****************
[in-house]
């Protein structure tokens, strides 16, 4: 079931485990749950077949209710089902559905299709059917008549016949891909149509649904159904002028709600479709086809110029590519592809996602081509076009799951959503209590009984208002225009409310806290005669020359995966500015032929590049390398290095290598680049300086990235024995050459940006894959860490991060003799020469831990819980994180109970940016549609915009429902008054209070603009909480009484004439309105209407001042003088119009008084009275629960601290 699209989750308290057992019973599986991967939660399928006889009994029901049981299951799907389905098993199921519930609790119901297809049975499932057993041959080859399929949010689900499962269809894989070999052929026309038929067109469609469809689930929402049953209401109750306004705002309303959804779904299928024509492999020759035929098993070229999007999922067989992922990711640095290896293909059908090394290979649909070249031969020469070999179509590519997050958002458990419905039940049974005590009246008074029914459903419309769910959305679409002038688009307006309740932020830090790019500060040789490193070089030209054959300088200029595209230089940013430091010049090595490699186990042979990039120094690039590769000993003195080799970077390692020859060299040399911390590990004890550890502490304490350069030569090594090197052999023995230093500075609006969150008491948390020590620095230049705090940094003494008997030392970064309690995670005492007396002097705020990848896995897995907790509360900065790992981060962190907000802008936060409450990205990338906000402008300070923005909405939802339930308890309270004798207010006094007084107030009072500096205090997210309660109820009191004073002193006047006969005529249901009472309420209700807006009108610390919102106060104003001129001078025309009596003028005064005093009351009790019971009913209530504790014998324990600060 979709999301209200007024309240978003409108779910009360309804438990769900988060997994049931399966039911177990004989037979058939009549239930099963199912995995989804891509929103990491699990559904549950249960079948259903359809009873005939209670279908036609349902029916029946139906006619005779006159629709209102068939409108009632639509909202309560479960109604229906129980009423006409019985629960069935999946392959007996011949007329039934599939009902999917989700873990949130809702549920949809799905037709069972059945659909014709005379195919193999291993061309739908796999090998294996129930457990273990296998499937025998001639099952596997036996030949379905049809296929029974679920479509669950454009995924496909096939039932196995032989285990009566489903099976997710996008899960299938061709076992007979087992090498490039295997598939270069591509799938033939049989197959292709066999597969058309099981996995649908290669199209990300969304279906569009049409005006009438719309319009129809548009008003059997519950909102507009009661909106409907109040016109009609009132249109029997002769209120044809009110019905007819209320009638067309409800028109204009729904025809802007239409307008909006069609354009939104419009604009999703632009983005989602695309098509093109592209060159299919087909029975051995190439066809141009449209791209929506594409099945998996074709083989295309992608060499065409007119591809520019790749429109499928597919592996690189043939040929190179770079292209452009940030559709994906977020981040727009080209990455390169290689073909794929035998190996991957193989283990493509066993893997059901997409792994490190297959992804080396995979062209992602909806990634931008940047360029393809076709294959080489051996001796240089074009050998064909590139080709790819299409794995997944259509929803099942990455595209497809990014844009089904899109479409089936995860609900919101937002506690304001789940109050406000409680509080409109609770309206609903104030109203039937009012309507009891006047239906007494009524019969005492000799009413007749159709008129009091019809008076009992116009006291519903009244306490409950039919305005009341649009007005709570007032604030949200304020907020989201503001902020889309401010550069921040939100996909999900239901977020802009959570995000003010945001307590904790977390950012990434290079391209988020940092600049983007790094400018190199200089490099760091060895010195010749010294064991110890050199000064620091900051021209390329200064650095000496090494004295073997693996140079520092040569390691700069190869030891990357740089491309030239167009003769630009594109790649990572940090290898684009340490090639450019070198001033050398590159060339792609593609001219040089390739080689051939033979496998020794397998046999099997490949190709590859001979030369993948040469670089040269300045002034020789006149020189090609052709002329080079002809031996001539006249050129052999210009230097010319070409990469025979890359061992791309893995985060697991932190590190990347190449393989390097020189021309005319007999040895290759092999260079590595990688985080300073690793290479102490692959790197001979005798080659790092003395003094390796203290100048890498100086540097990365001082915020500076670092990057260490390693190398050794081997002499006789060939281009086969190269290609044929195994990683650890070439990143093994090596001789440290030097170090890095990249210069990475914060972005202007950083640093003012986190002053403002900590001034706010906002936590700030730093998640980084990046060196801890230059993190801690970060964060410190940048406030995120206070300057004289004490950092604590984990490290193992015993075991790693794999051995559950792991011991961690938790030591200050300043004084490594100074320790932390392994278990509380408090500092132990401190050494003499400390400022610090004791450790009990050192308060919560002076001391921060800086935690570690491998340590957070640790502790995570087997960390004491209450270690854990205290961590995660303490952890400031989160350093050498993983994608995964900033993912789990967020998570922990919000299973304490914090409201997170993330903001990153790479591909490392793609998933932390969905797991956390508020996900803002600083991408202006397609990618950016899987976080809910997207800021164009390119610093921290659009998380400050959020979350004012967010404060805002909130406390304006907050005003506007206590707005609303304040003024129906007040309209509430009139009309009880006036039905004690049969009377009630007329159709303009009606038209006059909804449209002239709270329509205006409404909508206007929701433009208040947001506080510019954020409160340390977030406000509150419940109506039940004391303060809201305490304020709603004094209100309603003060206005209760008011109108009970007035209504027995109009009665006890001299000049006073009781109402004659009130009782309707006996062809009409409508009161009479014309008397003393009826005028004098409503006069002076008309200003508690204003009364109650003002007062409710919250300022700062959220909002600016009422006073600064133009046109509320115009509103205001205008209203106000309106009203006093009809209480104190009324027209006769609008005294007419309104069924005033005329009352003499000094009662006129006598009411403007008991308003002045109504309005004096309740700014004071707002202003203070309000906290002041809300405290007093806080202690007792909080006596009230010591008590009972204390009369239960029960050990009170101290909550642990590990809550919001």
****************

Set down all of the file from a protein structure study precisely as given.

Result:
[in-house]
């Protein structure tokens, strides 16, 4: 079931485990749950077949209710089902559905299709059917008549016949891909149509649904159904002028709600479709086809110029590519592809996602081509076009799951959503209590009984208002225009409310806290005669020359995966500015032929590049390398290095290598680049300086990235024995050459940006894959860490991060003799020469831990819980994180109970940016549609915009429902008054209070603009909480009484004439309105209407001042003088119009008084009275629960601290 699209989750308290057992019973599986991967939660399928006889009994029901049981299951799907389905098993199921519930609790119901297809049975499932057993041959080859399929949010689900499962269809894989070999052929026309038929067109469609469809689930929402049953209401109750306004705002309303959804779904299928024509492999020759035929098993070229999007999922067989992922990711640095290896293909059908090394290979649909070249031969020469070999179509590519997050958002458990419905039940049974005590009246008074029914459903419309769910959305679409002038688009307006309740932020830090790019500060040789490193070089030209054959300088200029595209230089940013430091010049090595490699186990042979990039120094690039590769000993003195080799970077390692020859060299040399911390590990004890550890502490304490350069030569090594090197052999023995230093500075609006969150008491948390020590620095230049705090940094003494008997030392970064309690995670005492007396002097705020990848896995897995907790509360900065790992981060962190907000802008936060409450990205990338906000402008300070923005909405939802339930308890309270004798207010006094007084107030009072500096205090997210309660109820009191004073002193006047006969005529249901009472309420209700807006009108610390919102106060104003001129001078025309009596003028005064005093009351009790019971009913209530504790014998324990600060 979709999301209200007024309240978003409108779910009360309804438990769900988060997994049931399966039911177990004989037979058939009549239930099963199912995995989804891509929103990491699990559904549950249960079948259903359809009873005939209670279908036609349902029916029946139906006619005779006159629709209102068939409108009632639509909202309560479960109604229906129980009423006409019985629960069935999946392959007996011949007329039934599939009902999917989700873990949130809702549920949809799905037709069972059945659909014709005379195919193999291993061309739908796999090998294996129930457990273990296998499937025998001639099952596997036996030949379905049809296929029974679920479509669950454009995924496909096939039932196995032989285990009566489903099976997710996008899960299938061709076992007979087992090498490039295997598939270069591509799938033939049989197959292709066999597969058309099981996995649908290669199209990300969304279906569009049409005006009438719309319009129809548009008003059997519950909102507009009661909106409907109040016109009609009132249109029997002769209120044809009110019905007819209320009638067309409800028109204009729904025809802007239409307008909006069609354009939104419009604009999703632009983005989602695309098509093109592209060159299919087909029975051995190439066809141009449209791209929506594409099945998996074709083989295309992608060499065409007119591809520019790749429109499928597919592996690189043939040929190179770079292209452009940030559709994906977020981040727009080209990455390169290689073909794929035998190996991957193989283990493509066993893997059901997409792994490190297959992804080396995979062209992602909806990634931008940047360029393809076709294959080489051996001796240089074009050998064909590139080709790819299409794995997944259509929803099942990455595209497809990014844009089904899109479409089936995860609900919101937002506690304001789940109050406000409680509080409109609770309206609903104030109203039937009012309507009891006047239906007494009524019969005492000799009413007749159709008129009091019809008076009992116009006291519903009244306490409950039919305005009341649009007005709570007032604030949200304020907020989201503001902020889309401010550069921040939100996909999900239901977020802009959570995000003010945001307590904790977390950012990434290079391209988020940092600049983007790094400018190199200089490099760091060895010195010749010294064991110890050199000064620091900051021209390329200064650095000496090494004295073997693996140079520092040569390691700069190869030891990357740089491309030239167009003769630009594109790649990572940090290898684009340490090639450019070198001033050398590159060339792609593609001219040089390739080689051939033979496998020794397998046999099997490949190709590859001979030369993948040469670089040269300045002034020789006149020189090609052709002329080079002809031996001539006249050129052999210009230097010319070409990469025979890359061992791309893995985060697991932190590190990347190449393989390097020189021309005319007999040895290759092999260079590595990688985080300073690793290479102490692959790197001979005798080659790092003395003094390796203290100048890498100086540097990365001082915020500076670092990057260490390693190398050794081997002499006789060939281009086969190269290609044929195994990683650890070439990143093994090596001789440290030097170090890095990249210069990475914060972005202007950083640093003012986190002053403002900590001034706010906002936590700030730093998640980084990046060196801890230059993190801690970060964060410190940048406030995120206070300057004289004490950092604590984990490290193992015993075991790693794999051995559950792991011991961690938790030591200050300043004084490594100074320790932390392994278990509380408090500092132990401190050494003499400390400022610090004791450790009990050192308060919560002076001391921060800086935690570690491998340590957070640790502790995570087997960390004491209450270690854990205290961590995660303490952890400031989160350093050498993983994608995964900033993912789990967020998570922990919000299973304490914090409201997170993330903001990153790479591909490392793609998933932390969905797991956390508020996900803002600083991408202006397609990618950016899987976080809910997207800021164009390119610093921290659009998380400050959020979350004012967010404060805002909130406390304006907050005003506007206590707005609303304040003024129906007040309209509430009139009309009880006036039905004690049969009377009630007329159709303009009606038209006059909804449209002239709270329509205006409404909508206007929701433009208040947001506080510019954020409160340390977030406000509150419940109506039940004391303060809201305490304020709603004094209100309603003060206005209760008011109108009970007035209504027995109009009665006890001299000049006073009781109402004659009130009782309707006996062809009409409508009161009479014309008397003393009826005028004098409503006069002076008309200003508690204003009364109650003002007062409710919250300022700062959220909002600016009422006073600064133009046109509320115009509103205001205008209203106000309106009203006093009809209480104190009324027209006769609008005294007419309104069924005033005329009352003499000094009662006129006598009411403007008991308003002045109504309005004096309740700014004071707002202003203070309000906290002041809300405290007093806080202690007792909080006596009230010591008590009972204390009369239960029960050990009170101290909550642990590990809550919001």